Two Rivers, Wisconsin, with a population of 13,000 was hit hard by the economic downturn. A “stop on the way to Door County,” what does the town has to offer that is uniquely its own, besides their claim to be the original home of the ice cream sundae? Well, there is the Hamilton Wood Type Museum, housed in the old factory building that manufactured wood type for so long, and it’s the only wood type museum in the entire world.
Five years ago, returning through Wisconsin to Michigan after my father’s funeral in Illinois, David and I stopped overnight in Two Rivers. It was late, we had dinner at a Chinese restaurant, and in the morning, poking around the older parts of town, we happened on the Wood Type Museum. Never having heard of it before, I was enthralled by the very idea, but it was Sunday, and the museum wouldn’t be open for several hours, and we had many miles to travel.
Thus I must admit that my visit this November (2010) was made via a DVD called “Typeface,” brought back by friends who made the trip and did not miss the museum. It isn’t the same as being there and having an opportunity to run my hands over the carved blocks, but it’s better than nothing.
Wood type was the first Hamilton product, and it was their only product for the first ten years. With a quality product and a lower price than anyone else in the business, Hamilton was able to put its largest competitors in New York and Chicago out of business (and then, naturally, doubled their own prices). In the hey-day of letterpress printing, big posters and billboards demanded wood type, as very large letters could not be cast in metal. It was a marriage of machine work and handcraft.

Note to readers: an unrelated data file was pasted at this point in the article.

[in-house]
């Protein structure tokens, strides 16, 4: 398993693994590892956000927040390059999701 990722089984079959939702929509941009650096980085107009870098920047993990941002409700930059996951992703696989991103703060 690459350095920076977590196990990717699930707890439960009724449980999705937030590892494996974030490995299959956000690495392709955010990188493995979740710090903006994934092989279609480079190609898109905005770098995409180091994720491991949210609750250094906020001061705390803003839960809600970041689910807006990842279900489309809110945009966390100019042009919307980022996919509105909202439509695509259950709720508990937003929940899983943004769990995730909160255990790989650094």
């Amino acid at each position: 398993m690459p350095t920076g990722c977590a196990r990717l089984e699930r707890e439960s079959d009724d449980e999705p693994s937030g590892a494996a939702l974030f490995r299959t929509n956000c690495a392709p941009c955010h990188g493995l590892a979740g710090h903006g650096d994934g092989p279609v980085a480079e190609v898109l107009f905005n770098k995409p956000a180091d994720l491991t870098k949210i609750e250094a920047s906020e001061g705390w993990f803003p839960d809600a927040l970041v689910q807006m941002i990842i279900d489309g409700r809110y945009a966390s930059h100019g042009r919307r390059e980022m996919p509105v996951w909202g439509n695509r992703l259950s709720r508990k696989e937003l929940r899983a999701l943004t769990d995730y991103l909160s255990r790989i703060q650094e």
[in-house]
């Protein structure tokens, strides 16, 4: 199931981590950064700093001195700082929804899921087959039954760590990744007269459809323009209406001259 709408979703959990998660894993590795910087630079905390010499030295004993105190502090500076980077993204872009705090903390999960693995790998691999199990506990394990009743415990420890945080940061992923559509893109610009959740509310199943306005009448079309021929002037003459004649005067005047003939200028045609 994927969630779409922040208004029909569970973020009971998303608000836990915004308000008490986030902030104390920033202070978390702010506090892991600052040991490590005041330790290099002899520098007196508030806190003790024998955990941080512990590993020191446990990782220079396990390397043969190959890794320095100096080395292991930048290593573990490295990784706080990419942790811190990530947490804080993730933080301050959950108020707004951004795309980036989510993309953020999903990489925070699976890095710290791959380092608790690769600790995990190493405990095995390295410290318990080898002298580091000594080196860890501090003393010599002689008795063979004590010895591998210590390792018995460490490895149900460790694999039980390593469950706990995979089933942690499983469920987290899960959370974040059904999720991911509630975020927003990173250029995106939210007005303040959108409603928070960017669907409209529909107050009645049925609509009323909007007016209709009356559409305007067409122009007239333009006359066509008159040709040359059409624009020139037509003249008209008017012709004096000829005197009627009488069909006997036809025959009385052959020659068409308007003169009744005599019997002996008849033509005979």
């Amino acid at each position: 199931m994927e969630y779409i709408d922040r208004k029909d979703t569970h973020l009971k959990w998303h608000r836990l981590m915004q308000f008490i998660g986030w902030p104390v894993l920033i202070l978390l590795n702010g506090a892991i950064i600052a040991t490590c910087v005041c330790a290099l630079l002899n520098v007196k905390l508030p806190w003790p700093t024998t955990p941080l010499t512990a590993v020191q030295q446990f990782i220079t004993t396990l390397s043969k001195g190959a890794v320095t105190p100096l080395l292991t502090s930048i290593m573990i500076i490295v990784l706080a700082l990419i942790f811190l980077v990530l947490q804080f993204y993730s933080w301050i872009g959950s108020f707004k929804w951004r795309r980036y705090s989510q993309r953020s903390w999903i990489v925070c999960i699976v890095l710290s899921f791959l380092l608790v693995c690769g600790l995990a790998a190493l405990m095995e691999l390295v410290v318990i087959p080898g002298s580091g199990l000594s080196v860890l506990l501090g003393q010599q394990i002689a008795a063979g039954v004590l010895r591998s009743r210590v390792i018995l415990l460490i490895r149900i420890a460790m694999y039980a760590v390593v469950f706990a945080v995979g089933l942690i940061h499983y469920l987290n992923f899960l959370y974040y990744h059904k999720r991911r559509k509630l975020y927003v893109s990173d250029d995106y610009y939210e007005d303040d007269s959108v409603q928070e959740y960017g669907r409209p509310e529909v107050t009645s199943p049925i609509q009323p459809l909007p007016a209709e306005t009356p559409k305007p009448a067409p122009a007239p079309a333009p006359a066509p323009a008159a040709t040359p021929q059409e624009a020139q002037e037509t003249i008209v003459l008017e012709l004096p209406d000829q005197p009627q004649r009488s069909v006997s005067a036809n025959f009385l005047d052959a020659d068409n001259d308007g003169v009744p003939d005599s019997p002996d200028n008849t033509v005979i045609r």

Then in the 1960s came offset lithography, and out went letterpress printing. Mountains of type must have been discarded all over the world. What was it good for? Who needed it? And then came computer graphics and printing.
Now letterpress printing is making a comeback for the same reasons that other “outdated” crafts and ways of doing things are returning. There is something beautiful and real about it that can’t be duplicated by a computer. The Hamilton Wood Type Museum offers workshops year-round by print artists from all over the world. Poetry and letterpress are a heavenly partnership made right here on earth. Letterpress books and letterpress wedding invitations carry high value and cachet in niche markets.
It’s strange, really, that this way of printing, which has little to do with the majority of books, should fascinate me so. It’s stranger still that I learned what goes on in the museum and elsewhere in the letterpress world by watching a DVD on my computer. I would rather have been there. I’d like to go back to Two Rivers and spend time in that museum. I’d like to visit that Chinese restaurant again, too, and spend more time along the old docks and check out the farm museum and have an ice cream sundae. Can’t believe how much I missed in that little town the only time I was there....
Well there you go, then. It makes perfect sense to wish to make a book on a certain kind of paper, with each letter pressed into the creamy page. Doesn't it make particular sense, too, for a book about an old lumbering community? It does.
That's a good connection you make, Gerry, between lumbering and letterpress. Trust you to make connections. Thank you!
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